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In re Compensation of Brown

Supreme Court of Oregon

March 30, 2017

In the Matter of the Compensation of Royce L. Brown, Sr., Claimant.
v.
SAIF CORPORATION and Harris Transportation Company, LLC, Petitioners on Review. Jesse BROWN, Personal Representative of the Estate of Royce L. Brown, Sr., Petitioner, Respondent on Review,

          Argued and submitted May 11, 2015.

         On review from the Court of Appeals WCB No. 11-02146, CA A151889 [*]

          Julie Masters, Appellate Counsel, SAIF Corporation, Salem, argued the cause and fled the briefs for petitioners on review.

          Julene M. Quinn, Portland, argued the cause and fled the brief for respondent on review.

          Jerald P. Keene, Oregon Workers' Compensation Institute, LLC, Oceanside, fled the brief for amici curiae Associated Oregon Industries and Oregon Self Insurers Association.

          James S. Coon, Swanson, Thomas, Coon & Newton, Portland, fled the brief for amicus curiae Oregon Trial Lawyers Association.

          Before Balmer, Chief Justice, and Kistler, Walters, Landau, Baldwin, and Brewer, Justices. [**]

          LANDAU, J.

         Case Summary: Claimant, who sustained an on the job injury to his back, fled a workers' compensation claim, and SAIF accepted a claim for lumbar strain, combined with claimant's preexisting lumbar disc disease and related conditions. SAIF later denied the claim on the ground that the lumbar strain had ceased to be the major contributing cause of claimant's combined condition. Claimant challenged the denial, arguing that the compensable condition was not just the condition that SAIF had previously accepted, but included other, non-accepted conditions that might have resulted from the work-related accident. Held: Under ORS 656.005(7)(a)(B), when an "otherwise compensable injury" has combined with a preexisting condition, the combined condition is compensable only so long as the compensable injury remains the major contributing cause of the need for treatment. When an insurer concludes that the compensable injury has ceased to be the major contributing cause, it may deny the claim pursuant to ORS 656.062 on the ground that the "accepted" injury is no longer the major contributing cause of the combined condition. Similarly, under ORS 656.028, the insurer may close a claim when the "accepted" injury is no longer the cause of the claimant's combined condition. Thus, in the context of a combined condition claim that has previously been accepted, the "otherwise compensable injury" referred to in ORS 656.005(7)(a)(B) is the "accepted" injury.

         The decision of the Court of Appeals is reversed. The fnal order of the Workers' Compensation Board is affrmed.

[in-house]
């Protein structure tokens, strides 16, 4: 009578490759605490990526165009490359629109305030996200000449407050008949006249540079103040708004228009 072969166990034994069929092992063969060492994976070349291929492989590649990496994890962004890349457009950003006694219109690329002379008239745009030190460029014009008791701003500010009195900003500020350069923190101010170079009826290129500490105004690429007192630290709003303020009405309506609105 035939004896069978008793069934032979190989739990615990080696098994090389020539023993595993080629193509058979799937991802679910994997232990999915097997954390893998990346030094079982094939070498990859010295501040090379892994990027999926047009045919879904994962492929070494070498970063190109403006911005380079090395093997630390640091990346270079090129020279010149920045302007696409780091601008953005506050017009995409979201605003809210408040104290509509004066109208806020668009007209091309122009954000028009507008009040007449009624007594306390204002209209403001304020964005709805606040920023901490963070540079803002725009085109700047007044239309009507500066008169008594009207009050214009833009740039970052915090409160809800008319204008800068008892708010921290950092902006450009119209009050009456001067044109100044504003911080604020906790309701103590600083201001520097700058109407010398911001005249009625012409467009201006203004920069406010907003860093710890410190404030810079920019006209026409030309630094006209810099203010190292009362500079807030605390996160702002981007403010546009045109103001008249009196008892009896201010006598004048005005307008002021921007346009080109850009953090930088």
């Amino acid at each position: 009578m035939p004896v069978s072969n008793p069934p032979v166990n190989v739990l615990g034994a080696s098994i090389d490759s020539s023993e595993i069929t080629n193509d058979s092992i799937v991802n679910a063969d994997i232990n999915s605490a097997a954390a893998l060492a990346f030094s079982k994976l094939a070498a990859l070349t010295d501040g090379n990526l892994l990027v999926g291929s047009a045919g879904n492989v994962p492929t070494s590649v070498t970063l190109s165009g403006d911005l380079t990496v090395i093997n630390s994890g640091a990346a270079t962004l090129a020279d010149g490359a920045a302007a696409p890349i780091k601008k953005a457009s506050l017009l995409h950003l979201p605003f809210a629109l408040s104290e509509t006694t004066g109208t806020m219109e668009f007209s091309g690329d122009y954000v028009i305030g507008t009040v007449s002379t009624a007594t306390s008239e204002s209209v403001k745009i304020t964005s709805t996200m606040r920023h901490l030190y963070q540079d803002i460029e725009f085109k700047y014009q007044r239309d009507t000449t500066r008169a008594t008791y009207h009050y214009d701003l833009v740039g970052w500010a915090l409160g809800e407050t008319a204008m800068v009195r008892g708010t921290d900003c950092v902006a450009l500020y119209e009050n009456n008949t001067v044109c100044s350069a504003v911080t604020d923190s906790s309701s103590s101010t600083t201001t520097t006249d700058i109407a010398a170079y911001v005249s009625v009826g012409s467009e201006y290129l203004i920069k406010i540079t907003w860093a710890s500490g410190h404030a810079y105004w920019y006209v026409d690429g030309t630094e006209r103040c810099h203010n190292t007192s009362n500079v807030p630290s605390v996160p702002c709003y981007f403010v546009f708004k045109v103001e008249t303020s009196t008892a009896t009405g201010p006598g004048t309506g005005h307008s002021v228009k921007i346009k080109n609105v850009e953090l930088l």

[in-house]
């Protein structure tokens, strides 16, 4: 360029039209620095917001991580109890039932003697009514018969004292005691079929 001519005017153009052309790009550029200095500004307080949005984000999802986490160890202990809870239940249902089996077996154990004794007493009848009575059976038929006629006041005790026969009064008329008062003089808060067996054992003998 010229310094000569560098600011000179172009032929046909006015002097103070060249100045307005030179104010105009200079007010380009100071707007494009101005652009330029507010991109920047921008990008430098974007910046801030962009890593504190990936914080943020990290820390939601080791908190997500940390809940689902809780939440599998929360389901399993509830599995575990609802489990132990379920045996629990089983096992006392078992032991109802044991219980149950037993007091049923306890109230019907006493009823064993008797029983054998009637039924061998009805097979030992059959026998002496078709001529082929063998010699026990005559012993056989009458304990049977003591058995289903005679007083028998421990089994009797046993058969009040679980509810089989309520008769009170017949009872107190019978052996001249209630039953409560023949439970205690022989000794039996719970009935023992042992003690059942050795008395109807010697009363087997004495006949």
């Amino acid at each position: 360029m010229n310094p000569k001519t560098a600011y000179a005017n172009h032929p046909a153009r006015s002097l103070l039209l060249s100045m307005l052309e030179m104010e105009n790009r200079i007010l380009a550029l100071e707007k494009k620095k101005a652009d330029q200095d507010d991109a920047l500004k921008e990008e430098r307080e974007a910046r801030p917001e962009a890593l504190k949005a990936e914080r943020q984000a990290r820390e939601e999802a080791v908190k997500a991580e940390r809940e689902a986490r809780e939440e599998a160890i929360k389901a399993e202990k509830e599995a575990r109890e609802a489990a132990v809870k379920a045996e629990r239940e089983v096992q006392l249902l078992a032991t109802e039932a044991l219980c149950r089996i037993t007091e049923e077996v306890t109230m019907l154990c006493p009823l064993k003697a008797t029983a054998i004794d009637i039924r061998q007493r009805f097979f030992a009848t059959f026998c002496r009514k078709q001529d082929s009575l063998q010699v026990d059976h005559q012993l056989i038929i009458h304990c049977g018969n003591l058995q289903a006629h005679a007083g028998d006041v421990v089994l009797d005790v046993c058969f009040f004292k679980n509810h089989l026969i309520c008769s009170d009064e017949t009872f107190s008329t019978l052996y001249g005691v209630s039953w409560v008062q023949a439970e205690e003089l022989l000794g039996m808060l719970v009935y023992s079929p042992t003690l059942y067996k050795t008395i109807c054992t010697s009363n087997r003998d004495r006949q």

LANDAU, J.

         The issue in this workers' compensation case is whether claimant is entitled to benefits for his "combined condition" claim. Under ORS 656.005(7)(a)(B), a "combined condition" exists when an "otherwise compensable injury" combines with a preexisting condition, and the otherwise compensable injury remains the major contributing cause of that combined condition.[1] In this case, claimant filed- and his employer's insurer, SAIF Corporation, initially accepted-a claim for a lumbar strain combined with preexisting lumbar disc disease and related conditions. SAIF later denied the combined condition claim on the ground that the lumbar strain had ceased to be the major contributing cause of the combined condition. Claimant objected. He did not contest that his lumbar strain had ceased to be the major contributing cause of his combined condition. Instead, he argued that the otherwise compensable injury was not limited to the lumbar strain that SAIF had accepted as part of his combined condition claim. In claimant's view, an "otherwise compensable injury" within the meaning of ORS 656.005(7)(a)(B) refers not just to the condition that SAIF accepted, but also includes any other conditions not accepted that might have resulted from the same work-related accident that caused the lumbar strain, and that larger group of work-related conditions continues to be the major contributing cause of his combined condition. As a result, claimant contended that an employer cannot close a combined condition claim if any of those non accepted conditions remain the major cause of the combined condition claim.

         The Workers' Compensation Board rejected claimant's argument and upheld SAIF's denial of claimant's combined condition claim, concluding that existing precedent defined the "otherwise compensable injury" component of combined conditions to consist of the condition or conditions that the employer has accepted as compensable. The Court of Appeals reversed, acknowledging that its holding was "potentially at odds" with existing precedents from both that court and this one. Brown v. SAIF. 262 Or.App. 640, 653, 325 P.3d 834 (2014). It nevertheless concluded that those precedents were either distinguishable or should be reconsidered. Id. For the reasons that follow, we conclude that the Court of Appeals erred and that the Workers' Compensation Board was correct.